Faulty Weld Behind Dakota Access Leak
Commissioning process identified fault before line went into service

by Renée Jean, Williston Herald  -  26 MAY 2017
    A faulty weld on the Dakota Access pipeline was responsible for a 20-gallon leak reported March 5 at an above-ground station in Mercer County, while an 84-gallon spill at a pipeline terminal in Watford City on March 3 was actually owned and operated by a different company, Caliber Midstream — though ultimately the line will feed oil into the Dakota Access system.
    The faulty weld that caused the 20-gallon leak on the Dakota Access line in Mercer County was identified during a standard commissioning process designed to identify problems before a pipeline is put into service, ensuring a line’s integrity before it begins operation. The spill was not reported to North Dakota, but was reported to the Pipeline and Hazardous Materials Safety Administration, as required.
    “Our crews were on site at this valve site as the commissioning process was under way, so it was immediately remediated,” Vicki Granado, a spokeswoman for Dakota Access, said. “It occurred during the process of getting the pipeline ready to go into service.”
    Caliber Midstream CEO Dave Scobel confirmed their company was also engaged in a commissioning process for their line, which will tie into Dakota Access in Watford City once it is put in service....
Standing Rock: Where the Movement Is Now, From First Protester on the Front Lines
by Josh Schlossberg, Westword  -  26 MAY 2017
    LaDonna Brave Bull Allard is a Lakota historian and member of the Standing Rock Sioux Tribe in North Dakota. In April 2016 she started the Sacred Stone Camp, the first occupation to oppose the Dakota Access Pipeline.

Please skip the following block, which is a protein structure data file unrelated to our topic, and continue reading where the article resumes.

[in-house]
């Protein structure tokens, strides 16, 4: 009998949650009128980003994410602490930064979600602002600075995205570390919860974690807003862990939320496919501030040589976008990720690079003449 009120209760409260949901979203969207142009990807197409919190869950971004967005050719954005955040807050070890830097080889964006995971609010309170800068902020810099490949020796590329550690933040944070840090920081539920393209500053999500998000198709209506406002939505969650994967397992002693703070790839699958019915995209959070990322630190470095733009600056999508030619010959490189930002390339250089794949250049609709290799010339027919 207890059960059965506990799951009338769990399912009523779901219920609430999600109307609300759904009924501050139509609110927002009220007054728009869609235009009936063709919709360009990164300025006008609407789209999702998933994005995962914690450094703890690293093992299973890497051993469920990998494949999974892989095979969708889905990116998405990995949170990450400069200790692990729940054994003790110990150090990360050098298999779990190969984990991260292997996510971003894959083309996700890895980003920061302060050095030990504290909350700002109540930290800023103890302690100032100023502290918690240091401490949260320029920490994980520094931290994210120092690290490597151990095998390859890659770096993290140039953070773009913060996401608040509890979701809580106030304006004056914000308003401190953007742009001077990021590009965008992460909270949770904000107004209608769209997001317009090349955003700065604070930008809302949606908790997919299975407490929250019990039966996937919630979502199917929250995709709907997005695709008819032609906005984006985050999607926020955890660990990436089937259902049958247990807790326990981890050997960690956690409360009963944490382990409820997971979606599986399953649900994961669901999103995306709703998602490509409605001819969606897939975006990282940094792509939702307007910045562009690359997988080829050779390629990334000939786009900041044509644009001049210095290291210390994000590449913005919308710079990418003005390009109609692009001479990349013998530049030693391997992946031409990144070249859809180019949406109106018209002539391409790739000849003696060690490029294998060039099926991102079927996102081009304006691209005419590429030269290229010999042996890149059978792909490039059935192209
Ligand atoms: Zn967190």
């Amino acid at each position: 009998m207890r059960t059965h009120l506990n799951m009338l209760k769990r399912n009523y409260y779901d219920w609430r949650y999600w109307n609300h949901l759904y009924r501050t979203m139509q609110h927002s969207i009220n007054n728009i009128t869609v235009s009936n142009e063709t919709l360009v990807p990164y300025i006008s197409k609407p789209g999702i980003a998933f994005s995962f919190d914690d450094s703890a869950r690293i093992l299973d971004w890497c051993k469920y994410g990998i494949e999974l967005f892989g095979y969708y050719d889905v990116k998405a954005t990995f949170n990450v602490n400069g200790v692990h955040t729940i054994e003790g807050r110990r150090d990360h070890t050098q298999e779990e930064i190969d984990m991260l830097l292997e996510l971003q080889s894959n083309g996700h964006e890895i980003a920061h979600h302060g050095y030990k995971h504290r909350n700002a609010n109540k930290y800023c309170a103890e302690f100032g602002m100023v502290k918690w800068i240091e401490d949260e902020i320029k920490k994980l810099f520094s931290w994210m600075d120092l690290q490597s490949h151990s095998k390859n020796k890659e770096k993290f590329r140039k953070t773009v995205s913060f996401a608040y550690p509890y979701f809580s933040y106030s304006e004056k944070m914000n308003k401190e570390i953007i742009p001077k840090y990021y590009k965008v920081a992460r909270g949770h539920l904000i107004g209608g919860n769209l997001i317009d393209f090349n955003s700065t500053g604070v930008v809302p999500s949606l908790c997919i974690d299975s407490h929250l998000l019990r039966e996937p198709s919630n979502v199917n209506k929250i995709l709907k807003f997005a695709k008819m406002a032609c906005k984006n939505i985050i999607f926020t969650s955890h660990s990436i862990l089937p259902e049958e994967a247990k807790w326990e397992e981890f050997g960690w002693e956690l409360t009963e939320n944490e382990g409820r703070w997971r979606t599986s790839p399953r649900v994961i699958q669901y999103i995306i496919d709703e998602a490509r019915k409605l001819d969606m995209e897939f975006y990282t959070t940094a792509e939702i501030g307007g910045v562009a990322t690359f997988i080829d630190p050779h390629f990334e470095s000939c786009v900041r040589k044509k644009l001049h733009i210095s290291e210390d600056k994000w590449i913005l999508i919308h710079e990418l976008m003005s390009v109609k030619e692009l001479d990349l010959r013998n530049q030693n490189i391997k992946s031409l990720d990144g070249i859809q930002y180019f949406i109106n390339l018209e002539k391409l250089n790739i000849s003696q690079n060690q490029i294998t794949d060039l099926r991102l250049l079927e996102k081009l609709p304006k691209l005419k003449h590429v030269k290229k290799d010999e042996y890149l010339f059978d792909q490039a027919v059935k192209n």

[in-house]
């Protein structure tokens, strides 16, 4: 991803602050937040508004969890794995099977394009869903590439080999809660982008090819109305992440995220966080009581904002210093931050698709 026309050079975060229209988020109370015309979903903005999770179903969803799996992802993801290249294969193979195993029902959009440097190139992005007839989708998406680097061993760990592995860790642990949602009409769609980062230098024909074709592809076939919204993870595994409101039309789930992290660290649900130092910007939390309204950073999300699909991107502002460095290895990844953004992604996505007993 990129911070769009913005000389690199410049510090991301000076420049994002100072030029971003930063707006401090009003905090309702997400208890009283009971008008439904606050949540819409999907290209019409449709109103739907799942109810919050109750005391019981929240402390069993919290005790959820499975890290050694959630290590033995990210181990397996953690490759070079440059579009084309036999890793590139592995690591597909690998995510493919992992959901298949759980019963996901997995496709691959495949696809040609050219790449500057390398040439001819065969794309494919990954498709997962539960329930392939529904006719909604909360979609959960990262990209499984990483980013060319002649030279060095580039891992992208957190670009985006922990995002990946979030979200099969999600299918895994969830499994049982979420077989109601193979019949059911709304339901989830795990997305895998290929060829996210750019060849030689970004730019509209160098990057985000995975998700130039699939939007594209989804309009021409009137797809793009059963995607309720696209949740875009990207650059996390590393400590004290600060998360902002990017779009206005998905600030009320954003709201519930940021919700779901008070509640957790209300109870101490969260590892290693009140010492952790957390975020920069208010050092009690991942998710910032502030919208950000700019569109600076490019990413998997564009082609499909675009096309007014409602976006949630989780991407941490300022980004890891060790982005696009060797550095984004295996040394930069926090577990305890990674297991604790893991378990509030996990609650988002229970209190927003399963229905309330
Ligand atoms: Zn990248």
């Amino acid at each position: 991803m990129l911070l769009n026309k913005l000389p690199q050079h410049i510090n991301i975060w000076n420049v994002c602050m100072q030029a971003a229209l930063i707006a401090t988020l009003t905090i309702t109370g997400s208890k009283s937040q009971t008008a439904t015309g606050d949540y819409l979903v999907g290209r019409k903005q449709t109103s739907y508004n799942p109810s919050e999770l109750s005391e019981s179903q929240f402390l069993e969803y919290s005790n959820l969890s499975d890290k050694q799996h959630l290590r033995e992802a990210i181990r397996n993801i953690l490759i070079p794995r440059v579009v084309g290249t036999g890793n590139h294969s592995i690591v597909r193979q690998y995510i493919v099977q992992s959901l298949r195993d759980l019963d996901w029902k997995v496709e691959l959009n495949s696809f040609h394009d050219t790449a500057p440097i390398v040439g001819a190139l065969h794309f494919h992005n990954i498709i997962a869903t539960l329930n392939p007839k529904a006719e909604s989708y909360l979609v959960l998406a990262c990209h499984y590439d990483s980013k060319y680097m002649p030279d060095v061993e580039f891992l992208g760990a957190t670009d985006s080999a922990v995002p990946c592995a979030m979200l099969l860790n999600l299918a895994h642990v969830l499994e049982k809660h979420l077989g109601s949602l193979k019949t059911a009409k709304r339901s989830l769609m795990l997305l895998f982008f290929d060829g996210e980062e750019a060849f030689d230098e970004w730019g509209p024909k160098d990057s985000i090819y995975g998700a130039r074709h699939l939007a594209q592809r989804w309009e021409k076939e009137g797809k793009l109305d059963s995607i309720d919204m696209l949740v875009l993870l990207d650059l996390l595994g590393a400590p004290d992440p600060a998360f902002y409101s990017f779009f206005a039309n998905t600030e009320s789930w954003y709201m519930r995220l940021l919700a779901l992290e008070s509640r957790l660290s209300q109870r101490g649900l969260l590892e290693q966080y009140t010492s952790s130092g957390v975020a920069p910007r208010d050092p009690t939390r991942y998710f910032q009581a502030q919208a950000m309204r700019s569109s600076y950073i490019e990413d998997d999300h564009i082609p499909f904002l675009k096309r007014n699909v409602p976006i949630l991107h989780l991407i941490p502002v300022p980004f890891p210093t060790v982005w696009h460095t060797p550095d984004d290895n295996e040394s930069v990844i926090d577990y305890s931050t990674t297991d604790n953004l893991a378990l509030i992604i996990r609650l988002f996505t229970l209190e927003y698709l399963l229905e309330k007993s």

Allard was named 2017’s Rebel With a Cause Honoree at Conservation Colorado’s Rebel With a Cause Gala on May 24 in Denver. Westword sat down with her to get her perspective on the NoDAPL movement, renewable energy, and the future of life on Earth.
    Westword: What does it mean for you that 300 Native American tribes planted flags at Standing Rock? Does this signal a new dawn for Native American movements? The environmental movement?
    LaDonna Brave Bull Allard: It’s a new movement for the world. It was not only 300 tribal nations; it was the Sami from Norway and Sweden, the Mongolians from China and Russia, Aboriginals from Australia, many African nations, aboriginals from India, the Maori from New Zealand. But as far as American history goes, this was the largest tribal gathering ever. This is the first time we stood among our enemies as allies...
Canada's PM Trudeau claims climate champion role while embracing Big Oil?
by Brian Mann (Adirondack Bureau Chief) in Ottawa, Ontario, Canada;
North Country Public Radio  -  23 MAY 2017
    May 23, 2017 — Canada’s Prime Minister Justin Trudeau has offered himself as a global leader on climate change, unveiling an ambitious new environmental plan that includes phasing out coal-fired power plants, a tax on carbon, and big investments in renewable energy.
    But at the same time, Trudeau has promised to help expand Canada’s role as an energy exporter.
    He’s backed controversial pipeline projects including Keystone XL that would cross into the United States and is pushing for big new investments in the tar sands oil fields of northern Alberta.
    Trudeau insists that he’s striving for a kind of third way, embracing big oil while also acknowledging the imminent threat of climate change and respecting aboriginal sovereignty. Critics say he’s making promises that contradict each other and risks alienating the progressive voters who elected him in 2015.
Trudeau the climate champion
    Speaking last year before the United Nations assembly in New York City, Prime Minister Trudeau made the case that swift action is needed to curb carbon pollution, especially by prosperous developed societies like Canada.